Data from: Gut microbiome composition and metabolomic profiles of wild western lowland gorillas (Gorilla gorilla gorilla) reflect host ecology

Andres Gomez, Klara Petrzelkova, Carl J. Yeoman, Klara Vlckova, Jakub Mrázek, Ingrid Koppova, Franck Carbonero, Alexander Ulanov, David Modry, Angelique Todd, Manolito Torralba, Karen Nelson, H. Rex Gaskins, Brenda Wilson, Rebecca M. Stumpf, Bryan A. White, Steven R. Leigh & Karen E. Nelson
The metabolic activities of gut microbes significantly influence host physiology; thus, characterizing the forces that modulate this micro-ecosystem is key to understanding mammalian biology and fitness. To investigate the gut microbiome of wild primates and determine how these microbial communities respond to the host's external environment, we characterized faecal bacterial communities and, for the first time, gut metabolomes of four wild lowland gorilla groups in the Dzanga-Sangha Protected Areas, Central African Republic. Results show that...

Data from: Differential responses of marine communities to natural and anthropogenic changes

Michal Kowalewski, Jacelyn M. Wittmer, Troy A. Dexter, Alessandro Amorosi & Daniele Scarponi
Responses of ecosystems to environmental changes vary greatly across habitats, organisms, and observational scales. The Quaternary fossil record of the Po Basin demonstrates that marine communities of Northern Adriatic reemerged unchanged following the most recent glaciation, which lasted ~100,000 years. The Late Pleistocene and Holocene interglacial ecosystems were both dominated by the same species, species turnover rates approximated predictions of resampling models of a homogenous system, and comparable bathymetric gradients in species composition, sample-level diversity,...

Data from: A novel landscape genetics approach demonstrates the effects of human disturbance on the Udzungwa red colobus monkey (Procolobus gordonorum)

Maria Jose Ruiz-Lopez, Claudia Barelli, Francesco Rovero, Keith Hodges, Christian Roos, William E. Peterman & Nelson Ting
A comprehensive understanding of how human disturbance affects tropical forest ecosystems is critical for the mitigation of future losses in global biodiversity. Although many genetic studies of tropical forest fragmentation have been conducted to provide insight into this issue, relatively few have incorporated landscape data to explicitly test the effects of human disturbance on genetic differentiation among populations. In this study, we use a newly developed landscape genetic approach that relies on a genetic algorithm...

Data from: Evolution of the assassin’s arms: insights from a phylogeny of combined transcriptomic and ribosomal DNA data (Heteroptera: Reduvioidea)

Junxia Zhang, Eric R. L. Gordon, Michael Forthman, Wei Song Hwang, Kim Walden, Daniel R. Swanson, Kevin P. Johnson, Rudolf Meier & Christiane Weirauch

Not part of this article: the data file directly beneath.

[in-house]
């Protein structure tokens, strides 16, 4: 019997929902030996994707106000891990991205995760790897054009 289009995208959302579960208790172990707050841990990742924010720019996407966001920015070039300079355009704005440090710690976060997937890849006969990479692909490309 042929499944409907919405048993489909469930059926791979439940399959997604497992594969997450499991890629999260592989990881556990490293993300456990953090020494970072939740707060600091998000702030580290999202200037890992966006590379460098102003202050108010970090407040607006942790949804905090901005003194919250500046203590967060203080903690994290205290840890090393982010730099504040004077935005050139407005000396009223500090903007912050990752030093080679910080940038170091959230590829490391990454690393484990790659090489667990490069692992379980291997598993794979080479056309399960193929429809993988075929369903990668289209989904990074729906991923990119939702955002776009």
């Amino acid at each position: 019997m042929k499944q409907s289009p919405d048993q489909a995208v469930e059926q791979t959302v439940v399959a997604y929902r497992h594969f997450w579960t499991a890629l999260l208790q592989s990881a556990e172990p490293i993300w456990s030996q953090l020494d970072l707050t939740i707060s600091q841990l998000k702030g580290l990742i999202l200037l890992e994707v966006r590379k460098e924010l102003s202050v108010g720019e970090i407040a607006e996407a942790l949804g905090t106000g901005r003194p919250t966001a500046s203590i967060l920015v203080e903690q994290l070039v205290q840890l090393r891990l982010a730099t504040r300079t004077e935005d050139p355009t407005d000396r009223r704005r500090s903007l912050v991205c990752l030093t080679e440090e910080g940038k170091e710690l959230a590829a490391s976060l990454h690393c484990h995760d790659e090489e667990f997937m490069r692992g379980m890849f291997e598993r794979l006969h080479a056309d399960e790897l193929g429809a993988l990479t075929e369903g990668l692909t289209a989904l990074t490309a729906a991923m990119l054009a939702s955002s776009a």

Assassin bugs (Reduvioidea) are one of the most diverse (>7,000 spp.) lineages of predatory animals and have evolved an astounding diversity of raptorial leg modifications for handling prey. The evolution of these modifications is not well understood due to the lack of a robust phylogeny, especially at deeper nodes. We here utilize refined data from transcriptomes (370 loci) to stabilize the backbone phylogeny of Reduvioidea, revealing the position of major clades (e.g., the Chagas disease...

Data from: Dioecy does not consistently accelerate or slow lineage diversification across multiple genera of angiosperms

Niv Sabath, Emma E. Goldberg, Lior Glick, Moshe Einhorn, Tia-Lynn Ashman, Ray Ming, Sarah P. Otto, Jana Vamosi, Itay Mayrose & Jana C. Vamosi
Dioecy, the sexual system in which male and female organs are found in separate individuals, allows greater specialization for sex-specific functions and can be advantageous under various ecological and environmental conditions. However, dioecy is rare among flowering plants. Previous studies identified contradictory trends regarding the relative diversification rates of dioecious lineages vs their nondioecious counterparts, depending on the methods and data used. We gathered detailed species-level data for dozens of genera that contain both dioecious...

Data from: Fat, fibre and cancer risk in African Americans and rural Africans

Stephen J. D. O’Keefe, Jia V. Li, Leo Lahti, Junhai Ou, Franck Carbonero, Mohammed Khaled, Joram M. Posma, James Kinross, Elaine Wahl, Elizabeth Ruder, Kishore Vipperla, Vasudevan Naidoo, Lungile Mtshali, Sebastian Tims, Philippe G. B. Puylaert, James DeLany, Alyssa Krasinskas, Ann C. Benefiel, Hatem O. Kaseb, Keith Newton, Jeremy K. Nicholson, Willem M. De Vos, H. Rex Gaskins & Erwin G. Zoetendal
Rates of colon cancer are much higher in African Americans (65:100,000) than in rural South Africans (<5:100,000). The higher rates are associated with higher animal protein and fat, and lower fibre consumption, higher colonic secondary bile acids, lower colonic short-chain fatty acid quantities and higher mucosal proliferative biomarkers of cancer risk in otherwise healthy middle-aged volunteers. Here we investigate further the role of fat and fibre in this association. We performed 2-week food exchanges in...

Data from: Evolution and selection of Rhg1, a copy-number variant nematode-resistance locus